Blimey, even the Green Sandpipers look grumpy - or at least the one Bazzo and I watched at Martin Mere yesterday afternoon did, as it picked at a muddy patch while good numbers of Swifts tazzed about overhead - are they moving already we wondered?
But it has to be said, high summer is kinda slow on the birding front - no winds for seawatching, although it wouldn't have been bad today if a tide of any decent size was on the cards.
Dunes quiet today, apart from an out of place Stock Dove in the frontals this afternoon and a few young Willow Warblers moving through.
Best look at bugs and stuff - plenty of Dune Helleborines coming into flower and a few Pyramidal Orchids finally starting to approach great big ice lolly proportions, while a quick gander at one of the slacks for dragons produced Emerald, Blue Tailed and Common Blue Damselflies and a fine male Black Tailed Skimmer.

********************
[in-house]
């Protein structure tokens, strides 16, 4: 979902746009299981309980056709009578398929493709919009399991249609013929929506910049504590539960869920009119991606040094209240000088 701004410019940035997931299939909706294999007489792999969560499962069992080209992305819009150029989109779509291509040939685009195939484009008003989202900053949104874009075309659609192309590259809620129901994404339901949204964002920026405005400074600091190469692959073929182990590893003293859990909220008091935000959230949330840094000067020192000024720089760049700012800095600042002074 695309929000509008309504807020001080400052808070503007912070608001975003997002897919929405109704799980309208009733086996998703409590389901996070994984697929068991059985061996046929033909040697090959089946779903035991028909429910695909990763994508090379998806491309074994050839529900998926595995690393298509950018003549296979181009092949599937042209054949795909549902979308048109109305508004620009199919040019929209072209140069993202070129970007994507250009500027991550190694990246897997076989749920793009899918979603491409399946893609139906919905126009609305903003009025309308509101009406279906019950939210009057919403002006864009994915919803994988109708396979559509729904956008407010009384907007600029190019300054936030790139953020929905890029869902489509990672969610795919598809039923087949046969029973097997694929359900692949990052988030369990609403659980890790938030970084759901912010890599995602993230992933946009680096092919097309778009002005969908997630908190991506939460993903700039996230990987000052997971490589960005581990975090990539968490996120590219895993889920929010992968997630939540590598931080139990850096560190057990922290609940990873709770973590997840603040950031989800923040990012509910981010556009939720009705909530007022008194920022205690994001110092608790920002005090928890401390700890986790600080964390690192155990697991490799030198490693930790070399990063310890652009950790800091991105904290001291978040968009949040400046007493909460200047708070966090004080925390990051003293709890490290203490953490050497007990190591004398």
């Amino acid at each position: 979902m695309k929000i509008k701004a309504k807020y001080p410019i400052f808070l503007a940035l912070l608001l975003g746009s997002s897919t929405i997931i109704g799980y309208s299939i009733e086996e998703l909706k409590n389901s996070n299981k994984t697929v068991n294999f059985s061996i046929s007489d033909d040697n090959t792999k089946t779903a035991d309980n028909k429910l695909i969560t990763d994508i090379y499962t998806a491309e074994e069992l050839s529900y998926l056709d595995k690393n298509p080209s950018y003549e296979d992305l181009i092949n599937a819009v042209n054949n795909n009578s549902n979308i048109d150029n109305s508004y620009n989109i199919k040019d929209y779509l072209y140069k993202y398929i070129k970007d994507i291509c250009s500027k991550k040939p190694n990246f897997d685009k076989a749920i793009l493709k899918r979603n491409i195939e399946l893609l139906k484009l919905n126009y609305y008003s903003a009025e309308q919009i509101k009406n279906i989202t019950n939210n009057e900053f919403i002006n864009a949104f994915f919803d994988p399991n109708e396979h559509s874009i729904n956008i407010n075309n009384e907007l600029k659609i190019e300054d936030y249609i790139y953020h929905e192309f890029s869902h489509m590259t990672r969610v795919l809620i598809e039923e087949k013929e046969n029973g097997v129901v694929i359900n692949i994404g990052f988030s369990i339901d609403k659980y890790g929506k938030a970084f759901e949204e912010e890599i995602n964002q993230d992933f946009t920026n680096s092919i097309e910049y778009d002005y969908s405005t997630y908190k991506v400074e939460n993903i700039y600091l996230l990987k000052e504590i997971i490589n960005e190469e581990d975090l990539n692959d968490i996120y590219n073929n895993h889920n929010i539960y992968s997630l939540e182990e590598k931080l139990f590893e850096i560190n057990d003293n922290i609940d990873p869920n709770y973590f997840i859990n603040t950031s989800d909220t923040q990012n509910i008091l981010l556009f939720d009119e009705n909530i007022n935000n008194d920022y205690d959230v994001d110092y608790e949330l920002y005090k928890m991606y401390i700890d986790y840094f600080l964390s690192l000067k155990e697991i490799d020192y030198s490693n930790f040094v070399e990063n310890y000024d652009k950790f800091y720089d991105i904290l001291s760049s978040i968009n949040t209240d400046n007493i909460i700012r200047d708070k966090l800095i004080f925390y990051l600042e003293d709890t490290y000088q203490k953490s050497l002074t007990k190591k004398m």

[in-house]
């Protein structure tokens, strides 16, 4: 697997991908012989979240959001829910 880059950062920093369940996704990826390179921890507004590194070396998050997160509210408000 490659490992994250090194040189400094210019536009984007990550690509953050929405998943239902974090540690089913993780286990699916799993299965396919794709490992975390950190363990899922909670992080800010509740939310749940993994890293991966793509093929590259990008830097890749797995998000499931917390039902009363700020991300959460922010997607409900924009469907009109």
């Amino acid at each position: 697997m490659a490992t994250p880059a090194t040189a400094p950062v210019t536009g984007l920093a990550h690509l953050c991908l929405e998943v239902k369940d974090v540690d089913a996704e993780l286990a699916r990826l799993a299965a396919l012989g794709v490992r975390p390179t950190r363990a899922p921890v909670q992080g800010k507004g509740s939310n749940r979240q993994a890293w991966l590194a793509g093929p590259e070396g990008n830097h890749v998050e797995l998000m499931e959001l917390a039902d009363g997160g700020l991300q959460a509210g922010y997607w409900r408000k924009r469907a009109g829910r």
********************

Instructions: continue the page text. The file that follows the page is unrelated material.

Tried a shot of an Emerald male and managed possibly one of my worst dragonfly shots ever (and believe me, that's saying something).
A teneral Darter had me puzzled for a while - very small, and with solid black legs and slightly bulbous rear end, I though it might be Ruddy, but plumped for Common at the end of the day, especially after I bumped into Phil Smith and he pronounced on the pic.
Phil had scored the Red Veined Darters at Seaforth, so I must have a look round Sands Lake, even if water levels are a bit high - it'd be great to see those beauties there again.
As ever, he'd also been relishing some serious dragonfly violence, and caught the shot below in all its close up brutality.
Over to Phil....
Here is the female Emperor I mentioned. It looks to be eating a Common Darter.
Also some of Seaforth's giant Southern Marsh-orchids (max. 90cm or 36 inches tall!).
Keep a look out for Red-veined Darters!
Before I forget - don't miss Rich Steel's shots of Red Footed Falcon from Hungary, which I'll be posting soon.
Best. Pix. Ever.
Eyes to the skies everyone, eyes to the skies...